Each chapter is dedicated to ongoing ‘de-extinction’ projects on species – mammoths, passenger pigeons, bucardo (Iberian ibex), aurochs – and explains key concepts and methods involved in bringing back the dead. Since supernatural spell-casters are highly elusive, we are left with expert scientists and tiny cells in petri dishes that are not nearly as insignificant as they may appear to be. The author does well to articulate with simple and relevant analogies complex methods such as genome sequencing and CRISPR (which is all the latest buzz). The writing maintains a good balance between the ethical and logistical complexities involved in species revival.

Periodically, Kornfeldt brings the mystical back to the courtroom of reality; it is not about the first passenger pigeon or even the first 100 pigeons. This would be a technological advancement indeed. But the aim of species revival, at least with the passenger pigeon, is to restore earlier processes of ecosystem functioning. And to have any intended impact on the ecosystem, we have to not only create many pigeons but we also have to figure out how to get passenger pigeons to form large flocks (hundreds of thousands in one flock), the way they used to in the 19th century. This is a mighty task, given that the cells in the petri dish are still years from taking flight.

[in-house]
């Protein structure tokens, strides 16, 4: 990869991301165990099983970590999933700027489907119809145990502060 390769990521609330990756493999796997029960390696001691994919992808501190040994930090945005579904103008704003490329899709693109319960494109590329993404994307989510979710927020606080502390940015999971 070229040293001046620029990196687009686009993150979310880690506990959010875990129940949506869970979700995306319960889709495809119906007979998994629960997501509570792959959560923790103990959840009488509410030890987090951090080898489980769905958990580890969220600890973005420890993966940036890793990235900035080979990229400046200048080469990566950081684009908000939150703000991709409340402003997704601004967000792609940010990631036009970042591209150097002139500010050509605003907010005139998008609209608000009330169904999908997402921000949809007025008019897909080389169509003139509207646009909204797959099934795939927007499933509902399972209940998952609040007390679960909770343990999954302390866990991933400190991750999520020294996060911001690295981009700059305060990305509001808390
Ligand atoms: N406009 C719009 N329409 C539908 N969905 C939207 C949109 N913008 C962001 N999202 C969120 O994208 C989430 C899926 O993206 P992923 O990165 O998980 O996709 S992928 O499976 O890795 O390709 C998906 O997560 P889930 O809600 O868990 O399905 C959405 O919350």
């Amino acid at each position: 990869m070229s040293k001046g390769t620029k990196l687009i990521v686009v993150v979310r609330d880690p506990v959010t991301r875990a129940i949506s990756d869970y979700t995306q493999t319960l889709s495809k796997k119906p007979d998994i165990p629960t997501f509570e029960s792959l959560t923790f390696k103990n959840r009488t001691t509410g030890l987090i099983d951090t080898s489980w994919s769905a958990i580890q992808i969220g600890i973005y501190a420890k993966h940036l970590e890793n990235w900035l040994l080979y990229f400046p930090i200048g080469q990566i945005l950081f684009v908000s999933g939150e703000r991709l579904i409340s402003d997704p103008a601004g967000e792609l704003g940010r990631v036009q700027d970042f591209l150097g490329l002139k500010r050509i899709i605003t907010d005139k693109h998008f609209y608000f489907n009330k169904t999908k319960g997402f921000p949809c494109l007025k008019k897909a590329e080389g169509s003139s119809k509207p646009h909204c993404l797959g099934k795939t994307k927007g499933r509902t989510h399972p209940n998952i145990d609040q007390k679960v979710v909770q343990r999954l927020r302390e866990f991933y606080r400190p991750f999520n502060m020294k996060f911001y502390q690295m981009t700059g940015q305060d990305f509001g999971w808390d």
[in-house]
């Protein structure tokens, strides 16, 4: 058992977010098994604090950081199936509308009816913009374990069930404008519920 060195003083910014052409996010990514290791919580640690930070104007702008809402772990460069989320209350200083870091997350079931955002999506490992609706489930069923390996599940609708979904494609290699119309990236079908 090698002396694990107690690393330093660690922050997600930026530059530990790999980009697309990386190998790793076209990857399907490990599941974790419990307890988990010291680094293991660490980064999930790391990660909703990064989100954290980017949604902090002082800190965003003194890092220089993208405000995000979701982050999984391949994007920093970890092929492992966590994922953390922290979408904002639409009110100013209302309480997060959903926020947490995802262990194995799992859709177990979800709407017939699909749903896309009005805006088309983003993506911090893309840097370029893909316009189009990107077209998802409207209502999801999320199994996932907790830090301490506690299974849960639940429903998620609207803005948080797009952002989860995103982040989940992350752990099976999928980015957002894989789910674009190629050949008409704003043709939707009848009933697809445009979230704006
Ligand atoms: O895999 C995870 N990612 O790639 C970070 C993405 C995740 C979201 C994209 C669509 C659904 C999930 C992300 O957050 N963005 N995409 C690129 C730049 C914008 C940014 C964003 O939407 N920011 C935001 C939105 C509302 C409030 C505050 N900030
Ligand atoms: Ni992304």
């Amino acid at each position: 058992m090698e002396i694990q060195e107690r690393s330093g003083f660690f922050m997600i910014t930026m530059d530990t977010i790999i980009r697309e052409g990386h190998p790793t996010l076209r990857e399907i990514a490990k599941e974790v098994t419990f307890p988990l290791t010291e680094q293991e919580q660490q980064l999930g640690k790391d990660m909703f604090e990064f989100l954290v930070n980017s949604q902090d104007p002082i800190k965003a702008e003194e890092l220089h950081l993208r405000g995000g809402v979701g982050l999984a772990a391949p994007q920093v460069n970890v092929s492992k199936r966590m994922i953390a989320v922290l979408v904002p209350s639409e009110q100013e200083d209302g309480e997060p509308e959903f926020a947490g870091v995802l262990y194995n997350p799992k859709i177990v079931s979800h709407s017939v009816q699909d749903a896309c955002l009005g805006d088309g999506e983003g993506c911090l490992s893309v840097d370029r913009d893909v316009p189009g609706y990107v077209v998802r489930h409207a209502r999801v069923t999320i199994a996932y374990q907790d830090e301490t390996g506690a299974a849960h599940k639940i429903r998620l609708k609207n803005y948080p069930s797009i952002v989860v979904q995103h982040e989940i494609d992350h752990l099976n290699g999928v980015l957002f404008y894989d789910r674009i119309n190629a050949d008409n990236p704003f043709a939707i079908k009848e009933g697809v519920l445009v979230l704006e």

Maybe reviving extinct species is not altogether a bad idea. Take the northern white rhinoceros, for example. They are viably extinct today, with only two females and no males remaining. As recent as September 2019, scientists were able to create two embryos using eggs from females and frozen sperm from dead males. The embryos are on their way to a surrogate southern white female rhino. The long-term goal is to recover this species and hopefully safeguard it from the very threats that drove it to the edge of extinction.